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Saturday, February 11, 2017

Six Ways to Spot an Eating Disorder Early

From The New York Times Family Blog
"Motherlode"

By K.J. Dell’Antonia
February 27, 2013

“If something has changed, say something,” Dr. Hagman said. “Ask what’s happening. Don’t be afraid to talk. Sometimes teenagers will say, ‘No one noticed anything, so I thought I must be fine.’ Notice. Open the door to the conversation.”


“I didn’t just want to be thin,” said Madi O’Dell, whose battle with an eating disorder began in her freshman year of high school. “People think you choose to have an eating disorder because you want to lose weight. But that’s not how it was for me. I wanted to be in control.”

February is Eating Disorders Awareness Month. I talked to Madi, a former patient at the Children’s Hospital Colorado Eating Disorder Program, and to Dr. Jennifer Hagman, medical director there, because while I feel as if I’m “aware” of eating disorders — what adult who grew up in the last couple of generations isn’t? — I’m not sure I know as much as I think I do.


I may think I know the basics of “prevention” (don’t emphasize weight and appearance, don’t obsess about your own weight in front of your children), but there’s one thing I’m certain that I don’t know: how to spot a developing eating disorder before it takes hold of a teenager’s life.

I asked Madi and Dr. Hagman to offer some specific advice for parents who might be “aware” of eating disorders, but still might not know how to recognize a disorder in its early stages. Both agreed that it isn’t easy, but each said that the signs are often there.

Their advice:

Watch for little changes. “I was weak. I was tired. I had shin splints, I got sprains, I couldn’t run as far,” said Madi, who is now a freshman in college and a soccer player with a healthy diet — and an outspoken advocate for awareness of eating disorders among teenagers and their parents.

Listen to what your teenagers are saying. Children who are beginning to obsess about food might talk a lot about eating healthily, or avoiding fat, Dr. Hagman said, or they might begin to say a lot of negative things about foods or their body.

Schedule meals as well as activities. “It was easy for me to hide that I wasn’t eating because I was so busy,” Madi said. “It was normal to eat in the car, it was normal to eat on the road.”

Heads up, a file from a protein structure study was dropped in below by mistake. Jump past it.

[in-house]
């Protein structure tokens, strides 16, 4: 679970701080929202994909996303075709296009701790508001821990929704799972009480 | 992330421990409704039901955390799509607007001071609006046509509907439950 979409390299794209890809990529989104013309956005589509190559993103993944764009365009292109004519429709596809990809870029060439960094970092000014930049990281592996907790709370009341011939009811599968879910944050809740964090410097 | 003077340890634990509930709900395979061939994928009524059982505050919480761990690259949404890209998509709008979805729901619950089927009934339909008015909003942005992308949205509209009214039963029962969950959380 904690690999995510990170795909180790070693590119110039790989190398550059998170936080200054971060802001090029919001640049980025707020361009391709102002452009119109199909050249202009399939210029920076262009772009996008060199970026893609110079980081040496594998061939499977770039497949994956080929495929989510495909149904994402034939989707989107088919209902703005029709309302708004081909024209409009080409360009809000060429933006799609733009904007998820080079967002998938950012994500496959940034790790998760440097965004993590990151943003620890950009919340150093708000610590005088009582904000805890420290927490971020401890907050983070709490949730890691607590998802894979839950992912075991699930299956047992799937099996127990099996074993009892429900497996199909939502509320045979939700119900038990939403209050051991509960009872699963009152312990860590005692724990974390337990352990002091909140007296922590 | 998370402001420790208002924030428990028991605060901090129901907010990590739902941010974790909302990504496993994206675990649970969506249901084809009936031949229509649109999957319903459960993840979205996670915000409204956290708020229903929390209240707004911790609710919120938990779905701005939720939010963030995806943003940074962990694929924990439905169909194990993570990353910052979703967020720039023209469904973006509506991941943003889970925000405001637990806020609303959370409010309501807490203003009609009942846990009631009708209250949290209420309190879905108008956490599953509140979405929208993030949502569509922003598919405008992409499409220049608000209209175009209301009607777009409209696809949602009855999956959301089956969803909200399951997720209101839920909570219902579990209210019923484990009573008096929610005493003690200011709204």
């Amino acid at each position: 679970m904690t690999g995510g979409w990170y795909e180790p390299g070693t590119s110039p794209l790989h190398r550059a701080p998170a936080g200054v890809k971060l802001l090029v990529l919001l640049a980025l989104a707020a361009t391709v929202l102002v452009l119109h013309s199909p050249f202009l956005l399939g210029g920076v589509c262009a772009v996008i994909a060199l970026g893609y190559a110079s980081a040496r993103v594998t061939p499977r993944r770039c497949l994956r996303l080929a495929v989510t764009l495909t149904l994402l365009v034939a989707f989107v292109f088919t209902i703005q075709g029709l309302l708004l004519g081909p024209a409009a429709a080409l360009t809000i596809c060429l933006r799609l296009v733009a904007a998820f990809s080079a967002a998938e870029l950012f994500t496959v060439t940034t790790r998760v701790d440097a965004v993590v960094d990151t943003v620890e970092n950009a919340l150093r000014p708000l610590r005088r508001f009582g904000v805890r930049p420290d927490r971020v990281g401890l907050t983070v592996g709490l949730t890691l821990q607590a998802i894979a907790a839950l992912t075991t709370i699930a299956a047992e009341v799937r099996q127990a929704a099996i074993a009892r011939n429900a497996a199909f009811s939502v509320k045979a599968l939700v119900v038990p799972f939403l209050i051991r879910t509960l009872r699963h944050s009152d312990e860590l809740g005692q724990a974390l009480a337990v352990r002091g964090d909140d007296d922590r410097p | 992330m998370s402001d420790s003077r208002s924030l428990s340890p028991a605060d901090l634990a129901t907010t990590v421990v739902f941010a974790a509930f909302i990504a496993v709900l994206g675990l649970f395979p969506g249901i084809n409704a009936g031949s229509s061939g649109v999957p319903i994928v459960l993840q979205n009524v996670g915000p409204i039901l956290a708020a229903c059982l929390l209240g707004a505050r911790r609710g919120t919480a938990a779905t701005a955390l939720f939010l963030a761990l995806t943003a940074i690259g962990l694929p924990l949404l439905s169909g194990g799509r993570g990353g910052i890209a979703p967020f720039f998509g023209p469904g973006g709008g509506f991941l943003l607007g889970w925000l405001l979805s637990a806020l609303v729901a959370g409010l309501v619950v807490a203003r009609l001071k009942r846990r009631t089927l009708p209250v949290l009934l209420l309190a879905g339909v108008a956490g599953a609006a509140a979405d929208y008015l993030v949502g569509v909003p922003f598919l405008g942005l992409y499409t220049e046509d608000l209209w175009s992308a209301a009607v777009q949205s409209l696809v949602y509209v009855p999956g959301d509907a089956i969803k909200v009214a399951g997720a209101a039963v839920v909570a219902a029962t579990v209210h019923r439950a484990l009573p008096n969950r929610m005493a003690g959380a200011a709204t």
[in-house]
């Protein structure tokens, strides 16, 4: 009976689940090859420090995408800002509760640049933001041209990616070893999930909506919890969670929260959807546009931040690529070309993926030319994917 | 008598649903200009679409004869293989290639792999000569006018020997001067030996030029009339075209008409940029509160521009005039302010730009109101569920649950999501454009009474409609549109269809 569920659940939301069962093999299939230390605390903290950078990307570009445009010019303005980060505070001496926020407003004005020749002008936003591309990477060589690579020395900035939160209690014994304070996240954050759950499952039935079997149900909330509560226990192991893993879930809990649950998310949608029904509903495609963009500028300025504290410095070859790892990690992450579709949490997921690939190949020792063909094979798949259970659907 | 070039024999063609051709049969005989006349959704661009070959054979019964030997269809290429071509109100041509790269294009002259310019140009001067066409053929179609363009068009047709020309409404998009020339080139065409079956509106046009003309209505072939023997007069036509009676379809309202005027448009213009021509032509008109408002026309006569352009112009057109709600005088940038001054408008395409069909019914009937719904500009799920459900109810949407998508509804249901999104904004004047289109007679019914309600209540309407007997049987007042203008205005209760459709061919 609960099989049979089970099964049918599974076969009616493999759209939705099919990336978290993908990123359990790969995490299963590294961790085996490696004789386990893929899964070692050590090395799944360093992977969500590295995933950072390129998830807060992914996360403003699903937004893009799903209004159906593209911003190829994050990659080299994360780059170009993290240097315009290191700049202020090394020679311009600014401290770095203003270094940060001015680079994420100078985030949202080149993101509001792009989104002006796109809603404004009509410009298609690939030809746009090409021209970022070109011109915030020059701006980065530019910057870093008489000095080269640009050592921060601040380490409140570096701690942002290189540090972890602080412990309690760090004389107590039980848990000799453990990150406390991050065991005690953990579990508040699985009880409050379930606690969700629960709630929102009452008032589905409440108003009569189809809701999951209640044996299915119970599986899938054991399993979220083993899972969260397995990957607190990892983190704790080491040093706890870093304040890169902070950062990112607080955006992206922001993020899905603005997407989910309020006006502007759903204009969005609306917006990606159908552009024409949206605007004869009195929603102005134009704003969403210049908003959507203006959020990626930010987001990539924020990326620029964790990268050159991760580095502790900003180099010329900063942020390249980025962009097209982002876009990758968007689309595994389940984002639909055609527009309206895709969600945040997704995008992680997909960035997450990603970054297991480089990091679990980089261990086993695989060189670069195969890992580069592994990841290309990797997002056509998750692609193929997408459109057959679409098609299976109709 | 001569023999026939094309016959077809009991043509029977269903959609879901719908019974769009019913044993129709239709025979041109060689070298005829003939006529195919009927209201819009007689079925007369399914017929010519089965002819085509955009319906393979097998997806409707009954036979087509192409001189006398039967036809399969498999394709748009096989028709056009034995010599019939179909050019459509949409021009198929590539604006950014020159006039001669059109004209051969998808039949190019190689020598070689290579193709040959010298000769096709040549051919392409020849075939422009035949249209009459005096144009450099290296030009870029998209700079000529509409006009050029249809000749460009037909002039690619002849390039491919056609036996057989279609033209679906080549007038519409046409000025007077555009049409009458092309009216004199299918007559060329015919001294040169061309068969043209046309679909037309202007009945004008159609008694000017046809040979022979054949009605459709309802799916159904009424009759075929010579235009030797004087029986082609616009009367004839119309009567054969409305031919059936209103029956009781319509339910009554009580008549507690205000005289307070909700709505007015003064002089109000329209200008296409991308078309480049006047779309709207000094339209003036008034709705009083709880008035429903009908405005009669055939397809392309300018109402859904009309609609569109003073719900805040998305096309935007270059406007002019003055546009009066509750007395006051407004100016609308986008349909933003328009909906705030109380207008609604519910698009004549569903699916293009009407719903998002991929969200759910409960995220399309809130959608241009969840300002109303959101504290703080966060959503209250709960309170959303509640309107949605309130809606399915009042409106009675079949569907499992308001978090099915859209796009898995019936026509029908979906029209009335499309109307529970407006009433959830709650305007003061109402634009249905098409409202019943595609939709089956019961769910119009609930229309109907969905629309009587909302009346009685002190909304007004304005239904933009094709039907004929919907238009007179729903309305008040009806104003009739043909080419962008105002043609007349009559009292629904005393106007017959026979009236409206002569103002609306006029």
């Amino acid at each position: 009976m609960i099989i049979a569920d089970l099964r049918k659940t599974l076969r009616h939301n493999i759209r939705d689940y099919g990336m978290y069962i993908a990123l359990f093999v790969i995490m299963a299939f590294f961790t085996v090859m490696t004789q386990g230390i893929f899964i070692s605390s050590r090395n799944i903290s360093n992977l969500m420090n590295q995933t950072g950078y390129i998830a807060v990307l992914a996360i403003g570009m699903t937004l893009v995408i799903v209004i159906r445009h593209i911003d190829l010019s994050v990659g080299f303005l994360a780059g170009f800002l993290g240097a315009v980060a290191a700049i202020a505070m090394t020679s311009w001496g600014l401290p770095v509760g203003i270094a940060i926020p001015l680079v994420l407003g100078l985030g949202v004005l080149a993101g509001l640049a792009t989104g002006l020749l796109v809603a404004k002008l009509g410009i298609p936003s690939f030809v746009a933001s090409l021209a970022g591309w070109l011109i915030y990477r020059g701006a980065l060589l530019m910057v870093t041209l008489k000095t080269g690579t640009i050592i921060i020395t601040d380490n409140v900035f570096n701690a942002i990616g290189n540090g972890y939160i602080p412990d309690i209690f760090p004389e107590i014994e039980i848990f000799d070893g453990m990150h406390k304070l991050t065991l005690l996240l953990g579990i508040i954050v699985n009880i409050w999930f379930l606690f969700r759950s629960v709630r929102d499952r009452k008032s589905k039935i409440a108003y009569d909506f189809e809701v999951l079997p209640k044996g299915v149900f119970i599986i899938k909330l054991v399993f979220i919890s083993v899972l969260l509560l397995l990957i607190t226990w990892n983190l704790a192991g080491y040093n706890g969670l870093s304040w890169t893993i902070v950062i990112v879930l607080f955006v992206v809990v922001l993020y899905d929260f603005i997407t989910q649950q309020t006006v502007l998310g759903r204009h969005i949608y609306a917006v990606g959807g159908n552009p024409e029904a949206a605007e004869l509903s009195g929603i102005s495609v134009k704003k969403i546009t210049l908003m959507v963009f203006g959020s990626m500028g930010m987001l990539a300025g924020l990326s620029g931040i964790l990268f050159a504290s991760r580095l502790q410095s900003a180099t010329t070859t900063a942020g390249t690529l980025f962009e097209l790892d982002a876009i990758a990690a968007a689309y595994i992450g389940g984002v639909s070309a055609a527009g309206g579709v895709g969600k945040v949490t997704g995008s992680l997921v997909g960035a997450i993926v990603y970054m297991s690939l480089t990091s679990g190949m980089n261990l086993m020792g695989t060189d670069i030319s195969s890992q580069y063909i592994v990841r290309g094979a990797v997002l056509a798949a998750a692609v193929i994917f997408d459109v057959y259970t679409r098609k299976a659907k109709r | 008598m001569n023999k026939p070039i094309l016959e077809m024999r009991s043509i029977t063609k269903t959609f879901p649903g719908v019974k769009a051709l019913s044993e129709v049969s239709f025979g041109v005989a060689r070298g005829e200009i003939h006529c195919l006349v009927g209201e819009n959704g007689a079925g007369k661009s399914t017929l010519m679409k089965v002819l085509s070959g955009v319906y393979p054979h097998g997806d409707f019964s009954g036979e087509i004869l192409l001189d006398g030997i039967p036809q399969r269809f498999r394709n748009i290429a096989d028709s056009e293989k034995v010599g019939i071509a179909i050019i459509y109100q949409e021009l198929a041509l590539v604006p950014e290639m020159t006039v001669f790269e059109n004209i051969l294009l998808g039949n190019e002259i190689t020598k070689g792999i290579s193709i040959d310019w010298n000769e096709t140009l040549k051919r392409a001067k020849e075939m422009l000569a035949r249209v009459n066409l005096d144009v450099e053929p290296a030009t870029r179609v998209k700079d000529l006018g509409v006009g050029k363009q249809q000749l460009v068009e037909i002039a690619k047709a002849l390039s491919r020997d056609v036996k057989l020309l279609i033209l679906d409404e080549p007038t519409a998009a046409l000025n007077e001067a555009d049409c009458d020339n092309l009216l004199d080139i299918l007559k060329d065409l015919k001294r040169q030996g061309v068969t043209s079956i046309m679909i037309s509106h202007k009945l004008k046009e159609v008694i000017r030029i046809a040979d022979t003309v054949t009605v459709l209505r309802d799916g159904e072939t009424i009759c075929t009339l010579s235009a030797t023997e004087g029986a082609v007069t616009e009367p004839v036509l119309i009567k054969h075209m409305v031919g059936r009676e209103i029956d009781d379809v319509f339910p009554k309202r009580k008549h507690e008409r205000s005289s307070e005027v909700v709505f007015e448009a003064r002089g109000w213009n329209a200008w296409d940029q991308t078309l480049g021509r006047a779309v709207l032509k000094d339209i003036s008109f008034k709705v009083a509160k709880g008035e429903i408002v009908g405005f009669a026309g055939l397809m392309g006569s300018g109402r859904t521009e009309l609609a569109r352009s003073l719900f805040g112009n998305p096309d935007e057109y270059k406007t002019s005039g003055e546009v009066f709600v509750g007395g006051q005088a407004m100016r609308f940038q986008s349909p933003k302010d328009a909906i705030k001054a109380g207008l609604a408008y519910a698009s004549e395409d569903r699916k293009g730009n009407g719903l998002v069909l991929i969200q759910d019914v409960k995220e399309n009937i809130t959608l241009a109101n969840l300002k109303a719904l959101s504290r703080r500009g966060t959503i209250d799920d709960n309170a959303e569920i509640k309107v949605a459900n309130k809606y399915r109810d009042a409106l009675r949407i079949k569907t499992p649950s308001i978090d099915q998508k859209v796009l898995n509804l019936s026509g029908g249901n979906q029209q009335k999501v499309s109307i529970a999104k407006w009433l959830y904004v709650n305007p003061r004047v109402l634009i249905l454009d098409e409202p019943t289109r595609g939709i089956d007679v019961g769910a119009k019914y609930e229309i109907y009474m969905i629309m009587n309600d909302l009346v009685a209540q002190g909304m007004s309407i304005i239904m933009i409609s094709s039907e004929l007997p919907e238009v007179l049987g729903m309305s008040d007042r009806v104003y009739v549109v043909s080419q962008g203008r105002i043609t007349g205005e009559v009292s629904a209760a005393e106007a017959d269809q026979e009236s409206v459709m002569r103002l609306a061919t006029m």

Teenagers with an eating disorder may avoid meals by saying they have too much homework, or they’re too busy, or they already ate, or they will eat at school, when really, they’re not eating at all.

Notice new food obsessions. After visiting a nutritionist, Madi became obsessed with avoiding “bad” foods. Many teenagers with eating disorders will demonize certain foods or food categories, or they will binge on particular foods, or eat only a very limited selection. Dr. Hagman has seen teenagers take a sudden interest in cooking and prepare meals for their entire family that they don’t eat.

Act on your own instincts.
“Parents do notice,” Dr. Hagman said. “They just don’t know what they’re noticing.” Suddenly, they’re buying less at the grocery store, or having different conversations with their child, or seeing changes in appearance or physical ability like those Madi described.

“If something has changed, say something,” Dr. Hagman said. “Ask what’s happening. Don’t be afraid to talk. Sometimes teenagers will say, ‘No one noticed anything, so I thought I must be fine.’ Notice. Open the door to the conversation.”

Keep talking. Ask about meals. Ask what your child thinks about certain foods. “Ask about their friends,” Dr. Hagman said. “Friends are often the first to know that another teenager has a problem.”

Talking about friends might also be easier than talking about themselves, and might allow a teenager to absorb a parent’s advice and concern more easily. “And talk about yourself,” Madi said. “Tell us how you feel instead of asking how we feel. It helps to feel like it goes both ways.”

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